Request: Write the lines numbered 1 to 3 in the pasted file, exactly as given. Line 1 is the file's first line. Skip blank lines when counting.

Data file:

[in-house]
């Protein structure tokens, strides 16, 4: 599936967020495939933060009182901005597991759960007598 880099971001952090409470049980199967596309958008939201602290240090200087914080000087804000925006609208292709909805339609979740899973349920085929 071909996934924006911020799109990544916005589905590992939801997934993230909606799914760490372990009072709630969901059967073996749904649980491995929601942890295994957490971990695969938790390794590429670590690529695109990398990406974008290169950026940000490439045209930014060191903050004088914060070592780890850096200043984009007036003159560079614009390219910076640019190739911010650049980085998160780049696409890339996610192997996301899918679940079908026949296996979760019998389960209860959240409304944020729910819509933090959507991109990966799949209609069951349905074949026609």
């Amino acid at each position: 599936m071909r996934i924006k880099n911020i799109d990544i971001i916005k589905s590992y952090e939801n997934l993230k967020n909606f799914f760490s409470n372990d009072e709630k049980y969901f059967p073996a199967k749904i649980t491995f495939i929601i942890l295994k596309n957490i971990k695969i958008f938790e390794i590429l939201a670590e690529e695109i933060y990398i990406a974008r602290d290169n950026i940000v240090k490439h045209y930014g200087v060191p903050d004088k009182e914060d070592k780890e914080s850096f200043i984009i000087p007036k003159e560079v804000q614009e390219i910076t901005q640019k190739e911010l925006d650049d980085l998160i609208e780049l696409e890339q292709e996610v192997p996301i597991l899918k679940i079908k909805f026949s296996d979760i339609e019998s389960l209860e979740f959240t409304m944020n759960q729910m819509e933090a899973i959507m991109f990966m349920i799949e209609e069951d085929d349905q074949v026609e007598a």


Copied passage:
[in-house]
């Protein structure tokens, strides 16, 4: 599936967020495939933060009182901005597991759960007598 880099971001952090409470049980199967596309958008939201602290240090200087914080000087804000925006609208292709909805339609979740899973349920085929 071909996934924006911020799109990544916005589905590992939801997934993230909606799914760490372990009072709630969901059967073996749904649980491995929601942890295994957490971990695969938790390794590429670590690529695109990398990406974008290169950026940000490439045209930014060191903050004088914060070592780890850096200043984009007036003159560079614009390219910076640019190739911010650049980085998160780049696409890339996610192997996301899918679940079908026949296996979760019998389960209860959240409304944020729910819509933090959507991109990966799949209609069951349905074949026609």
């Amino acid at each position: 599936m071909r996934i924006k880099n911020i799109d990544i971001i916005k589905s590992y952090e939801n997934l993230k967020n909606f799914f760490s409470n372990d009072e709630k049980y969901f059967p073996a199967k749904i649980t491995f495939i929601i942890l295994k596309n957490i971990k695969i958008f938790e390794i590429l939201a670590e690529e695109i933060y990398i990406a974008r602290d290169n950026i940000v240090k490439h045209y930014g200087v060191p903050d004088k009182e914060d070592k780890e914080s850096f200043i984009i000087p007036k003159e560079v804000q614009e390219i910076t901005q640019k190739e911010l925006d650049d980085l998160i609208e780049l696409e890339q292709e996610v192997p996301i597991l899918k679940i079908k909805f026949s296996d979760i339609e019998s389960l209860e979740f959240t409304m944020n759960q729910m819509e933090a899973i959507m991109f990966m349920i799949e209609e069951d085929d349905q074949v026609e007598a």